The holidays have come and gone. Your home is now filled with new toys that will be played with and then tossed aside, giving a new covering to your carpet. You think to yourself, “What would it take to get my children to actually clean up when they finish playing?”
You have heard that they clean up in school. One catchy song from the teachers, and they are all about it. Yet, when you say “clean up” and then sing a song, nothing happens.
Day after day, you spend precious time picking up Legos and puzzle pieces, figurines, and Zingo tiles. You realize, this is why half the games can’t be played — the pieces are lost in the piles of toys left unsorted.
Today is the day that you start teaching your small ones to clean up. Here is the secret: cleaning up is a skill that needs to be taught. Just like the alphabet or tying shoes. If you teach them, they will clean up. If you don’t, you will continue to feel like a maid and frustrated that games purchased two months ago are useless.
Here is how you teach cleaning up:
Play a game with your small being — together.
At the end, say, “Let’s clean up.” Then, give him a specific part of the game to clean up, and you pick another part to clean up. This is a clear direction.
“You put all the red pieces away, and I will get all the green pieces.”
Make sure you only put away your pieces and wait for him to clean up his. If there are then more pieces left, assign them to your small being or yourself.
When your small being pushes back, saying, “No, I don’t want to,” simply stick to your guns and repeat the direction. Wait until he cleans up his pieces before another game can be started. Make sure to stock up on patience, as the first few times you do this, it might take some time for him to realize you mean it.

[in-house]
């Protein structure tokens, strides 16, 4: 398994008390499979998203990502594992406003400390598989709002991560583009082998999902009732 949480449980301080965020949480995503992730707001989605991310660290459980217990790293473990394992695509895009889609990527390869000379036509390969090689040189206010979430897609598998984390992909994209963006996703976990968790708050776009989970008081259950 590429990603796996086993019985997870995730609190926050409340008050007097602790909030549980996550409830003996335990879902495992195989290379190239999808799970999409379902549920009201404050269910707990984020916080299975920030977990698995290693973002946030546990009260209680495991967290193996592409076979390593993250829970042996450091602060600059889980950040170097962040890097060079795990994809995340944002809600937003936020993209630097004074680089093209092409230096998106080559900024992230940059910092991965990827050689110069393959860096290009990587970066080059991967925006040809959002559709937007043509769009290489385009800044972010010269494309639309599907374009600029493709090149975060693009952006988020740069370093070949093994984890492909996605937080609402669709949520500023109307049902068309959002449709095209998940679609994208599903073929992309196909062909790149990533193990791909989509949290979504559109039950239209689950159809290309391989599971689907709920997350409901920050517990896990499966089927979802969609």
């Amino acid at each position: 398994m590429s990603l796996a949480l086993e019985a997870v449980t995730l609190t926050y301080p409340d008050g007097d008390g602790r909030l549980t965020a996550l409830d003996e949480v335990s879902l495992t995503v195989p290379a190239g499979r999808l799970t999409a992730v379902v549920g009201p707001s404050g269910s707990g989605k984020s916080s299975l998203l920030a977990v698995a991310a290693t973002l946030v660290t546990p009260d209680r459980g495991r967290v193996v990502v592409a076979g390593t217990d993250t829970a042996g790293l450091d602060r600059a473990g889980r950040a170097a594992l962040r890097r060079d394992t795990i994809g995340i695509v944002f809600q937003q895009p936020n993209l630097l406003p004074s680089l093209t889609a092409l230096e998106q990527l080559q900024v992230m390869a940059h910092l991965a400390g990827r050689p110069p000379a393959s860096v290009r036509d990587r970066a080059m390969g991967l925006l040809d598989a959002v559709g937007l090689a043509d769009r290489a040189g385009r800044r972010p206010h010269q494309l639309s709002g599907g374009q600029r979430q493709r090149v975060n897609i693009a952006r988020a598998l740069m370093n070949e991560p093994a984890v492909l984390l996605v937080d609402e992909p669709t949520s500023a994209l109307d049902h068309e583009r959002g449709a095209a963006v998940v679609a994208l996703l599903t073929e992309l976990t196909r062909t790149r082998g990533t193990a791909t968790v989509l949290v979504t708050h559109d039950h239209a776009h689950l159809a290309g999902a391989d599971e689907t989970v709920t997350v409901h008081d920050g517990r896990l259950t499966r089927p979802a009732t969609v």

Once all the parts of the game are packed away, give the job of closing the box to someone. Either you or him, doesn’t matter, as long as you say it aloud.
“I am going to close the box now that all the pieces are away.”
Putting the game back in the closet is another specified job. Assign it to someone and then make sure that person does it.
“You get to put the box back in the closet.”
This is how you teach your kiddo to clean up!
Now, there are variables that can be added. Wait to raise the bar until this joint clean up is mastered. Then you can start having him clean up toys when he plays independently. Providing the specific elements to clean up will be a great way to support your kids accomplishing the goal of getting all the pieces away. Over time, you can reduce the details, and your small being will be a fantastic cleaner upper!
One day you will get super fancy and add in choices: “What piece do you want to clean up first?”
It’s a great goal to work towards, but know that it is not a great place to start. Start with clear directions and then move into choices.
Dr. Marcie Beigel is a behavioral therapist based in Brooklyn. She has worked with thousands of families for more than 15 years and has condensed her observations into her practice and programs. For more on her, visit www.Behav